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Quantum Cavitation†

Paola Zizzi*, Eliano Pessa* and Fabio Cardone**

* Biokavitus Research Laboratory, Concesio (BS), Italy and University of Pavia, Italy. e-mails: paola.zizzi@unipv.it; eliano.pessa@unipv.it ** Department of Physics “E. Amaldi”, University of Roma 3, Italy; CNR-ISMN, Roma, Italy and Biokavitus Research Laboratory, Concesio (BS), Italy.

Abstract

We consider the theoretical setting of a superfluid like 3He in a rotating container, which is set between the two layers of a type-II superconductor. We describe the superfluid vortices as a 2dimensional Ising-like model on a triangular lattice in presence of local magnetic fields. The interaction term of the superfluid vortices with the Abrikosov vortices of the superconductor appears then as a symmetry breaking term in the free energy. Such a term gives a higher probability of quantum tunnelling across the potential barrier for bubbles nucleation, thus favouring quantum cavitation. Keywords: Cavitation, superfluids, superconductors, quantum vortices, Ising model.

† Work partially supported by Biokavitus S.r.l. research grant.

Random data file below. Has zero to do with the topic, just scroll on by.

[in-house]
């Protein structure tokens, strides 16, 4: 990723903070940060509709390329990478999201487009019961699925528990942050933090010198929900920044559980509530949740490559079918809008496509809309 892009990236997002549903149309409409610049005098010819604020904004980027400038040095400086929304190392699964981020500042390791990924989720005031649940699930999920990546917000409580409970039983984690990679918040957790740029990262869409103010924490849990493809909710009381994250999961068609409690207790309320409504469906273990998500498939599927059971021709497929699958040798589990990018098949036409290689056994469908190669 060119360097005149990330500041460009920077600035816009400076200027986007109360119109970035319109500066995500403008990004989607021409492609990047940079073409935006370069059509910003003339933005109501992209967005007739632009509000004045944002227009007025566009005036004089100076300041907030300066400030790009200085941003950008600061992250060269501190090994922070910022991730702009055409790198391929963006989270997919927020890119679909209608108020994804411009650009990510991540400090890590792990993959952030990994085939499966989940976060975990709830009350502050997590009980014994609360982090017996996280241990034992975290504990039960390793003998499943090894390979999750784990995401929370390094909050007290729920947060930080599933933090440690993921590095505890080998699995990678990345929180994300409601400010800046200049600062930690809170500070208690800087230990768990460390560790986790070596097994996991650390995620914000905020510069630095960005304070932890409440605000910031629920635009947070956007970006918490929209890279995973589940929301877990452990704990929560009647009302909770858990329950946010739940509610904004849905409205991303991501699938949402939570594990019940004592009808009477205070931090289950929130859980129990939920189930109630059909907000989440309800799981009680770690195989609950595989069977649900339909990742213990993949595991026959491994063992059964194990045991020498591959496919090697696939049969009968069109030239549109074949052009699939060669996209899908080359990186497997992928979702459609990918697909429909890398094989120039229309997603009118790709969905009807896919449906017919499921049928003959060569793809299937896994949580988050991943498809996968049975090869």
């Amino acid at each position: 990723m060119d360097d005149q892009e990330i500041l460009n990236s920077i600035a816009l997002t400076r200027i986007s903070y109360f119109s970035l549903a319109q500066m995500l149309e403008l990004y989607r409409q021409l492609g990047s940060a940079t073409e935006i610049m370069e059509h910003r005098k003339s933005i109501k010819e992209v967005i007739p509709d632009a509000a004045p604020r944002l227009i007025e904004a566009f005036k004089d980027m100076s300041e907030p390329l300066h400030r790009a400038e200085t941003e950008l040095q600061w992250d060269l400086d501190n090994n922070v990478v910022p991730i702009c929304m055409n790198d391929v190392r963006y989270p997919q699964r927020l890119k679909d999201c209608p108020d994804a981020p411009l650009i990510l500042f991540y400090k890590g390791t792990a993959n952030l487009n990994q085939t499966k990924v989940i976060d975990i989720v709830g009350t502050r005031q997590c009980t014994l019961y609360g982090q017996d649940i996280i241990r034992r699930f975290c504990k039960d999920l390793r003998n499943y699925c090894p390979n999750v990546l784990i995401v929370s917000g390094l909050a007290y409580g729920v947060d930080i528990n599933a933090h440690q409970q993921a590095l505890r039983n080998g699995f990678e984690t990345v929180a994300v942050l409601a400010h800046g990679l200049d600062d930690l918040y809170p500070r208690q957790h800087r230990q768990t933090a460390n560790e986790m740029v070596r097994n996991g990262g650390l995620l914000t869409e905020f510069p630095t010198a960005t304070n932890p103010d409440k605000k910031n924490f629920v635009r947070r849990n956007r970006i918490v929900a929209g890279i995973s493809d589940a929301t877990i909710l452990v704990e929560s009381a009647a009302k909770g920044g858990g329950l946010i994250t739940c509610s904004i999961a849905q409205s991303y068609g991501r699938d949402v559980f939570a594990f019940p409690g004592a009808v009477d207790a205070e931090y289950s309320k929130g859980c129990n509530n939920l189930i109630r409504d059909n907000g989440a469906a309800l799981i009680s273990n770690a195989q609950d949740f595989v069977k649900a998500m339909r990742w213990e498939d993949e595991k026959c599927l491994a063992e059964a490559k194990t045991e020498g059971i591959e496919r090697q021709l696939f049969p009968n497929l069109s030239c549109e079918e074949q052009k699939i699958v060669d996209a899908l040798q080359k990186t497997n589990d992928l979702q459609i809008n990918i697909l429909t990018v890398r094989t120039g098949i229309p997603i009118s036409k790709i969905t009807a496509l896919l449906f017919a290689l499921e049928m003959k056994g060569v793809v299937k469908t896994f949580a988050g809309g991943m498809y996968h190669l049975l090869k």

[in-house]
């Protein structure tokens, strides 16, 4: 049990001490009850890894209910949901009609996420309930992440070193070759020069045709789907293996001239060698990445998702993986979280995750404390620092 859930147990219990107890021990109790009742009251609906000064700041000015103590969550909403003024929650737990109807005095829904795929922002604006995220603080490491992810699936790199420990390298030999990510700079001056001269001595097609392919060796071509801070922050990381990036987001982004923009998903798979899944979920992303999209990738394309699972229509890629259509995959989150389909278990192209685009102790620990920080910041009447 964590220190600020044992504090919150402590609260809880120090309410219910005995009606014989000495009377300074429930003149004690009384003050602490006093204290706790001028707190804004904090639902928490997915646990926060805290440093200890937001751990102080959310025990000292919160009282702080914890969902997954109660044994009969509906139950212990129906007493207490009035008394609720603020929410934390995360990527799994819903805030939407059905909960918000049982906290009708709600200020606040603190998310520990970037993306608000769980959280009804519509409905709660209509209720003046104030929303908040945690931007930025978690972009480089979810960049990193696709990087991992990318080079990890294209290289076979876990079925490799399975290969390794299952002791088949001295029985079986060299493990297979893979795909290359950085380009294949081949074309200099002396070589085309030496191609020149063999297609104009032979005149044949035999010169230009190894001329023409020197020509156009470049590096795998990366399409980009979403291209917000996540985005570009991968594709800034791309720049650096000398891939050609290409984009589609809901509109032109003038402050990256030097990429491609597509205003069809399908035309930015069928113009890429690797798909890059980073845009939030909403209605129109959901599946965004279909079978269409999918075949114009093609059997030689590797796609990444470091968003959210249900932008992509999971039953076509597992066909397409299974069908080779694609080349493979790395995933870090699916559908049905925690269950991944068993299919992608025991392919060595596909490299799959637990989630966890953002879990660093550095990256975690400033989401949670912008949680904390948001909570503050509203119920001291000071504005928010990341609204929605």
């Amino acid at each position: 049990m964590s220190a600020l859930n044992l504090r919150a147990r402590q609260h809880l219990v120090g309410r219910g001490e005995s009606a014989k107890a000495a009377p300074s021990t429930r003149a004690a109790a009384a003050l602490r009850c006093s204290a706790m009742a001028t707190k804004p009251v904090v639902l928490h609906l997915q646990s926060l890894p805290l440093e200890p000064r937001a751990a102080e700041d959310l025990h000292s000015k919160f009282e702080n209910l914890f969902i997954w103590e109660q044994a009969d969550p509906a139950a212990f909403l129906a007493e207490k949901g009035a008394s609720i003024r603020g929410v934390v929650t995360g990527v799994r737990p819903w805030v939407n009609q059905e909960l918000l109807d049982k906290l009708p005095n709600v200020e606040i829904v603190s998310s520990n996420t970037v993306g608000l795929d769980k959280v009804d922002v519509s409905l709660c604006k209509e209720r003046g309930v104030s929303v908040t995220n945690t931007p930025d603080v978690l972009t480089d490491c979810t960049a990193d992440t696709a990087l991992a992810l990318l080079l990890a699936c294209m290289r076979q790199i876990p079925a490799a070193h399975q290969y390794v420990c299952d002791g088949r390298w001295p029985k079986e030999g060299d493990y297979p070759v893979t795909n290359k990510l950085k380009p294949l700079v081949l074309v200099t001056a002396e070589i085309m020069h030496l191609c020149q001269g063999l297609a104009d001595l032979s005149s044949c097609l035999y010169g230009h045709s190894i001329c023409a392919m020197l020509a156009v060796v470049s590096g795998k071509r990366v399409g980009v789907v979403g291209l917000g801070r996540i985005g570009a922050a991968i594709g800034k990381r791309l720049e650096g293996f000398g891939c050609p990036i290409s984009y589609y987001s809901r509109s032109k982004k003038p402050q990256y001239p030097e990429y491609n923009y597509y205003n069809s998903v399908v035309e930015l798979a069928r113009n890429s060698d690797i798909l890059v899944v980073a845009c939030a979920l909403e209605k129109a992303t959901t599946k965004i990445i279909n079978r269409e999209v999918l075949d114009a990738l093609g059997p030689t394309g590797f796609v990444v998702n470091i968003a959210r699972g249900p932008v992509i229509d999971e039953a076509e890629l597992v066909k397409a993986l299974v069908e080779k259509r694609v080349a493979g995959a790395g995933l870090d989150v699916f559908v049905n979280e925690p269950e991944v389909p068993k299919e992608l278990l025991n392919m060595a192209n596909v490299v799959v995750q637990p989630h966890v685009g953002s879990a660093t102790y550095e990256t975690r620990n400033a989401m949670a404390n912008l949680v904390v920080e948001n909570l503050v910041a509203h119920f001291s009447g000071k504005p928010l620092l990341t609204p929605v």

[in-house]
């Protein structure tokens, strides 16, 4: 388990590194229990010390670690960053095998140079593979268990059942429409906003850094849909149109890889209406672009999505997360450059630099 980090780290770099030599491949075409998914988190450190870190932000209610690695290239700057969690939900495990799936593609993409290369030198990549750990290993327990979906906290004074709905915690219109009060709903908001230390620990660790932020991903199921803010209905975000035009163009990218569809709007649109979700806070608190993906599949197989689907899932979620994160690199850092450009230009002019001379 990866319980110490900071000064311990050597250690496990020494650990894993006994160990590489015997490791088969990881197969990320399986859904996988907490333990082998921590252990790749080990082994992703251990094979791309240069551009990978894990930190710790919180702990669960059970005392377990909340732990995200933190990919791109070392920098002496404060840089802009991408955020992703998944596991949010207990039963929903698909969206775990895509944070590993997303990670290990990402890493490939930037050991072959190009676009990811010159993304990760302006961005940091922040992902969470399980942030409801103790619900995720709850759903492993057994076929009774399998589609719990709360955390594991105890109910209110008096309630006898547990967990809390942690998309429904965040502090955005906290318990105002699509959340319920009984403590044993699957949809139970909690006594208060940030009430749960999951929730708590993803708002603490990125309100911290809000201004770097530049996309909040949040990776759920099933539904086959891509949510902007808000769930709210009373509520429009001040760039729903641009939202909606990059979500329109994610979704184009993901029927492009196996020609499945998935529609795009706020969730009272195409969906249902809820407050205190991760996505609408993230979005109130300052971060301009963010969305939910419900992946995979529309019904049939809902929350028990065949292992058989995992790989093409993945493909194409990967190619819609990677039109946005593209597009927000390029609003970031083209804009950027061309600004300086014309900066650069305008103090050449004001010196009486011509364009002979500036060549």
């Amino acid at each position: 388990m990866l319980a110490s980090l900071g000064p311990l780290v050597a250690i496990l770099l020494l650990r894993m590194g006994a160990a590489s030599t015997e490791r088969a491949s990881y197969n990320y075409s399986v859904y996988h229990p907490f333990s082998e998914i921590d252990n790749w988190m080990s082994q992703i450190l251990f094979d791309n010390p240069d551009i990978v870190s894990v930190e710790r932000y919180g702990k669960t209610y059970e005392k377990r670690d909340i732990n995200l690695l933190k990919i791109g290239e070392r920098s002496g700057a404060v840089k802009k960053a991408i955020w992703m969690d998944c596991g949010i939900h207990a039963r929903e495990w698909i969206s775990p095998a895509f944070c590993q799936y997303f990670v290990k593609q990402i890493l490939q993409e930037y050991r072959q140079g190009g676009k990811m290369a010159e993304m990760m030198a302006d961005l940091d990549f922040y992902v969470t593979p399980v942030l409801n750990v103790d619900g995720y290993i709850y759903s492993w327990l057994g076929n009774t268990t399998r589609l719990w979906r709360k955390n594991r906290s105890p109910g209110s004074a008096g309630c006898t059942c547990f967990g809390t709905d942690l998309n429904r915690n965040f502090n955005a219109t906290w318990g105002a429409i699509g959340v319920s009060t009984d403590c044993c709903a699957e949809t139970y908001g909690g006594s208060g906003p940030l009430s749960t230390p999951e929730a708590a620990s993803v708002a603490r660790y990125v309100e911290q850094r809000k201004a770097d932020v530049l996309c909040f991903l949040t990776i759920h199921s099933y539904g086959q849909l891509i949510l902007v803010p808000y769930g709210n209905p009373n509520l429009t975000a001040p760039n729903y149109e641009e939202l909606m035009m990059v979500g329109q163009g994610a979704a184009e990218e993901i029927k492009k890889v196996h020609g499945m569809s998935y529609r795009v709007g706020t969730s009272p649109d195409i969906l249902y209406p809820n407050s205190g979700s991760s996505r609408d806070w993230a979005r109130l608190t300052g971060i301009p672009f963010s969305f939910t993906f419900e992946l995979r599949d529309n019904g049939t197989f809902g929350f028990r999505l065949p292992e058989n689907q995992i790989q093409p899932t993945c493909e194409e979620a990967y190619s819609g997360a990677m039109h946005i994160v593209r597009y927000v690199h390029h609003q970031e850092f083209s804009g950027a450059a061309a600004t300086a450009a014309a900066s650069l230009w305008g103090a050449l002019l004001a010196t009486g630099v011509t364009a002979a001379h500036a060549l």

9. where the lattice of the Abrikosov vortices is superposed to the lattice of superfluid vortices. it is very easy to understand why quantum effects should become important. favouring the formation of bubbles (see. for masses of the order of the nuclear 4 3 mass of He or He and a temperature of the order of 0. The latter circumstances. Also. Insofar. For instance. in this paper 3 we will be concerned about quantum cavitation in a superfluid (typically He) at temperatures very close to the absolute zero. stimulated a deep study of cavitation. very high pressures and temperatures. . The model We give the theoretical setting of an experiment which might improve quantum cavitation. 2. While the detailed theoretical description of this phenomenon heavily depends on the adopted choices both of the interatomic interaction potential and the form of the equation of state for the substance under consideration. Sect. we will give the theoretical setting of a possible experiment. the superfluid in the Landau state is irrotational (curl v s = 0 ) .2 1. both the evidence coming from experimental 4 3 investigations about superfluid He and He and theoretical arguments showed the existence of phenomena of quantum cavitation [8. To be a superfluid. In Sect. 3 is devoted to the conclusions. In recent times.5. in the final stage of bubble collapse in a cavitation it 5 has been reported [16] [17] that temperatures of 10 °K (and higher) could be reached. The latter consists in a strong increase of bubble nucleation rate induced by a quantum tunnelling across the nucleation barrier. we will take into account the influence of Abrikosov vortices occurring in a type-II superconductors (which also form a triangular lattice) on superfluid vortices. neglecting obvious experimental difficulties. related to cavitation but not necessarily associated with low temperatures. 3 We will consider a superfluid like He contained in a vessel which is rotating at a high angular velocity. the effects occurring at very low temperatures are still easier to investigate than the ones associated with very high temperatures. 10. typically involving the nucleation and growth of gas bubbles within a liquid. For low angular velocities Ω of the container. 13. we expect that this interaction will increase the cavitation rate. the superfluid is stationary: v s = 0 . where v s denotes the superfluid velocity. in a Lennard-Jones interatomic potential. done by resorting to the theoretical apparatus of classical physics. characterizes the minimal interatomic distance. 11. [18] [19]). We remark that this interaction between the two lattices of vortices appears as natural (owing to their similarity and the common theoretical background underlying the description of superfluidity and superconductivity). Therefore. 14. The presence of vortices gives a further contribution of negative pressure.7]. Indeed it is immediate to show that. Let us consider a superfluid (for example 3He) put in a rotating container.3. 15]. however. Thus. despite the technological difficulties. In presence of a positive pressure the bubbles undergo a very fast implosion. giving rise to strong energy concentrations. 2. just of the same order of parameter which. however. 12. for instance [20]) or of highdensity nuclear matter [21]. with respect to thermal ones. at very low temperatures such as the ones associated with Helium superfluid phase. helium is cooled at a temperature below the λ -temperature: T < Tλ . which produce a number of harmful as well as advantageous effects. see [1. In this state of the superfluid there is the formation of quantum vortices whose pattern is a triangular lattice. in the literature. This can be modelled as a simple Ising-like model in 2D on a triangular lattice.4. Introduction Cavitation is a complex physical phenomenon.01 °K.6. We remark. that the above argument could hold even in other situations. the thermal De Broglie wavelength -10 has a value of the order of 10 m.2. this kind of interaction between a superconductor and a superfluid has been taken in consideration only within the context of neutron stars (see. However. for instance. Also. This is called the Landau state.